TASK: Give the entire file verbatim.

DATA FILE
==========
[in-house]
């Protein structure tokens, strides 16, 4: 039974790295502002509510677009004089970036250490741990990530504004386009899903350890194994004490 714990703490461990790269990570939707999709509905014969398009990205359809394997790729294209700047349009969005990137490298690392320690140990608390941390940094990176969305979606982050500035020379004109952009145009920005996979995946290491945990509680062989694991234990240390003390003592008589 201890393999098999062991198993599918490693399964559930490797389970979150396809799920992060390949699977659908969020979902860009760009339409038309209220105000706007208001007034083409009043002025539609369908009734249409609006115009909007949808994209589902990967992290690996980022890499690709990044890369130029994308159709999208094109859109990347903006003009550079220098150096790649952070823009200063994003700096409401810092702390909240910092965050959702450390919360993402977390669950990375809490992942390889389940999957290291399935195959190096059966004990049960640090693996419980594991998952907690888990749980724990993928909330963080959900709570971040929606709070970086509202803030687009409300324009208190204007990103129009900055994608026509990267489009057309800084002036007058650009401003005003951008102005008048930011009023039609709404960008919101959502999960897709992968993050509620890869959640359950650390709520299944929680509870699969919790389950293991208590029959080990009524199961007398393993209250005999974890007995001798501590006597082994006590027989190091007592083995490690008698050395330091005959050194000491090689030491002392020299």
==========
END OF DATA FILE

[in-house]
């Protein structure tokens, strides 16, 4: 039974790295502002509510677009004089970036250490741990990530504004386009899903350890194994004490 714990703490461990790269990570939707999709509905014969398009990205359809394997790729294209700047349009969005990137490298690392320690140990608390941390940094990176969305979606982050500035020379004109952009145009920005996979995946290491945990509680062989694991234990240390003390003592008589 201890393999098999062991198993599918490693399964559930490797389970979150396809799920992060390949699977659908969020979902860009760009339409038309209220105000706007208001007034083409009043002025539609369908009734249409609006115009909007949808994209589902990967992290690996980022890499690709990044890369130029994308159709999208094109859109990347903006003009550079220098150096790649952070823009200063994003700096409401810092702390909240910092965050959702450390919360993402977390669950990375809490992942390889389940999957290291399935195959190096059966004990049960640090693996419980594991998952907690888990749980724990993928909330963080959900709570971040929606709070970086509202803030687009409300324009208190204007990103129009900055994608026509990267489009057309800084002036007058650009401003005003951008102005008048930011009023039609709404960008919101959502999960897709992968993050509620890869959640359950650390709520299944929680509870699969919790389950293991208590029959080990009524199961007398393993209250005999974890007995001798501590006597082994006590027989190091007592083995490690008698050395330091005959050194000491090689030491002392020299």